Oman reports lowest average inflation growth among GCC countries

Business Wednesday 15/May/2024 17:05 PM
By: Times News Service
Oman reports lowest average inflation growth among GCC countries

Muscat: The Sultanate of Oman’s consumer prices have seen deflationary pressures recently with year-on-year index decline twice within the last five months, according to a new report.

“Among the six GCC countries, Oman reported the lowest average y-o-y growth in inflation during
March-2024 at 0.2 percent as compared to –3.1 percent growth in March-2023,” Kamco Invest said in its GCC Inflation Update May-2024 report.

“The index reached its lowest level for the last twelve months during February-2024,” the report further said.
“Oman’s marginal inflation growth was mainly supported growth in key CPI indices such as the Food and non-alcoholic index which recorded 3.3 percent year-on-year (y-o-y) uptick during the month as well as the tobacco index which witnessed 2.4 percent y-o-y growth during the similar period.”

The report further said that in the food and non-alcoholic beverages group, the prices of fruits increased by 0.7 percent, milk, cheese, and eggs by 3.9 percent, sugar, jam, honey, and sweets by 1.7 percent, oils and fats by 2 percent, bread and cereals by 1.2 percent, food items by 3.6 percent, and vegetables by 16.2 percent, meat by 2.3 percent and fish by 2.8 percent.

“On the other hand, the Sultanate’s consumer price index (CPI) growth was pushed down by other key large, weighted indices,” the Kamco Invest report said.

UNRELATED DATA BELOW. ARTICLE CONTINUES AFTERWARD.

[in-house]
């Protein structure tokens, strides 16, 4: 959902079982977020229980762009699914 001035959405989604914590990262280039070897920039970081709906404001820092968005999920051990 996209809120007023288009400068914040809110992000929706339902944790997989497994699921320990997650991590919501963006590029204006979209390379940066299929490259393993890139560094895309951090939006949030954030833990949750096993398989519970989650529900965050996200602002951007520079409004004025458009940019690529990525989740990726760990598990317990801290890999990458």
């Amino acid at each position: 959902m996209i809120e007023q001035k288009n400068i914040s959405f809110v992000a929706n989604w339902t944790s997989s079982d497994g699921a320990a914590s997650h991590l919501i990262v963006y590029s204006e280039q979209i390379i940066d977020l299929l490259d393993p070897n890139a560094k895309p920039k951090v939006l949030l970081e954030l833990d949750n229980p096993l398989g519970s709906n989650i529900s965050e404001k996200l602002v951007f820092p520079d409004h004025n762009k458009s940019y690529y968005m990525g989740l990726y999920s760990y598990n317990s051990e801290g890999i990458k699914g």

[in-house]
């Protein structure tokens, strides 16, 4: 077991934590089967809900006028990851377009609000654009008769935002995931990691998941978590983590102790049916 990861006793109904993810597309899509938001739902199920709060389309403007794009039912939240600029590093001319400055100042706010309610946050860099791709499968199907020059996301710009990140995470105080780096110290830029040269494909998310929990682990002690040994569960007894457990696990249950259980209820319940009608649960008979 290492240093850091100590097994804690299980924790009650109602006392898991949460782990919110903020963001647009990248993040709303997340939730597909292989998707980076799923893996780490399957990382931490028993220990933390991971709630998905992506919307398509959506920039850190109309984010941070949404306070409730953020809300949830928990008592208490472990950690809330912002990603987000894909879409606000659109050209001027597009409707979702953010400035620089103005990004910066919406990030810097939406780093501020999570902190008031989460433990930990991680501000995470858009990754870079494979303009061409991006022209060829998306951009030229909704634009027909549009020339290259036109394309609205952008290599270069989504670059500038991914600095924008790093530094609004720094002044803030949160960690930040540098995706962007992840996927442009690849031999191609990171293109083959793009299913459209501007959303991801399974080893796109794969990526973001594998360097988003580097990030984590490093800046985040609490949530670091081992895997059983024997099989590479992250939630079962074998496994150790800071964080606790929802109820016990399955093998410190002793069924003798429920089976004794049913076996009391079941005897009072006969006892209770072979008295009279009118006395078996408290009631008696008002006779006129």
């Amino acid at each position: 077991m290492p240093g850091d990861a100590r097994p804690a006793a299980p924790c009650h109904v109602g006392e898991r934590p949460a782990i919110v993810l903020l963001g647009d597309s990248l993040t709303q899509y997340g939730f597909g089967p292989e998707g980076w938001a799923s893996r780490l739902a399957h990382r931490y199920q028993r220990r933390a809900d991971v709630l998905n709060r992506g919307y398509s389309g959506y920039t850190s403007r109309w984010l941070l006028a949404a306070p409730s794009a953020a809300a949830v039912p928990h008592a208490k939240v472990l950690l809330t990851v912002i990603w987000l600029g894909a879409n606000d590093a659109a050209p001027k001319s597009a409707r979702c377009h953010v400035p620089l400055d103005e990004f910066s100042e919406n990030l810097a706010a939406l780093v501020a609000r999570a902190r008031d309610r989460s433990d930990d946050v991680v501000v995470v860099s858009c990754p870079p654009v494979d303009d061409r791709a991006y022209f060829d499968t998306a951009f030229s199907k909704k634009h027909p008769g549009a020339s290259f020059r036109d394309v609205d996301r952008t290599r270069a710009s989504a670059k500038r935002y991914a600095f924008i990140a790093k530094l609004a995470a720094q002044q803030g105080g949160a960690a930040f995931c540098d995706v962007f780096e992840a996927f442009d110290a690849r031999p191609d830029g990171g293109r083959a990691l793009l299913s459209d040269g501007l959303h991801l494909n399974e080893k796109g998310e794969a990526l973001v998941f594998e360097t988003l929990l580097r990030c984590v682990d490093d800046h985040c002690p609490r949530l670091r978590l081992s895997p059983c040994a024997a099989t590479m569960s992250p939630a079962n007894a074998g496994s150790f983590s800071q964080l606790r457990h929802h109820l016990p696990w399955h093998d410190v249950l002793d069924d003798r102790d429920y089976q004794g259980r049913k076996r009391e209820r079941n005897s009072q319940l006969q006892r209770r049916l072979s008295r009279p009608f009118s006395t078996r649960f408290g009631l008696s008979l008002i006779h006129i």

The prices of the transportation index decreased by -4.6 percent, the restaurants and hotels index by 0.1 percent, furniture, fixtures and household equipment, and regular home maintenance by 0.3 percent, the report further added.

GCC inflation trajectory
The Kamco Invest report further said that inflation in the GCC countries stayed subdued during the first quarter of 2024 as global inflationary pressures fluctuated during the period because of the impact of the opposing forces of a resilient global economy and ongoing geopolitical tensions.
Falling inflation coupled with recovering global economy has allowed central banks around the world to halt rate increases.

Dubai witnessed the largest inflation increase in the GCC during March-2024 reporting a growth of 3.3 percent y-o-y surge during the month as compared to 4.3 percent in March-2023. Kuwait reported 3 percent inflation growth during March-2024 while the remaining three countries of the GCC reported monthly inflation growth of less than 2 percent during the month (Saudi Arabia at 1.7 percent, Bahrain at 1 percent and Qatar at 1.1 percent).

On the Middle East and North Africa (Mena) front, the IMF expects inflation in the Mena region to stay unchanged at 11.2 percent in 2024 (vs 11.2 percent actual in 2023) and drop to 8.6 percent by 2025. Similarly, the IMF forecasts inflation in the GCC region to stay the same at 2.2 percent in 2023 and 2024 before recording a marginal decline to 2.1 percent in 2025.

Moreover, as globally coordinated monetary tightening measures appear to have ended, expectations of rate cuts rose during the early months of the year. So far, these expected rate cuts have not materialised due to lack of further progress on inflation. On the contrary, US inflation increased more than expected in March-2024 (3.5 percent y-o-y) mainly due to price increases in petrol and housing costs, dampening hopes of interest rates cut from the Federal Reserve. The US Fed decided against the widely expected rate cuts keeping its benchmark short-term borrowing rate the same (5.25 percent to 5.5 percent).

On the other hand, according to EuroMonitor International, a strong US Dollar is worsening economic conditions exacerbating inflationary pressures in some emerging and developing countries. For many raw material importing countries, the strong US Dollar is pushing import costs higher, increasing overall cost of goods and services as well as becoming a drag on economic growth.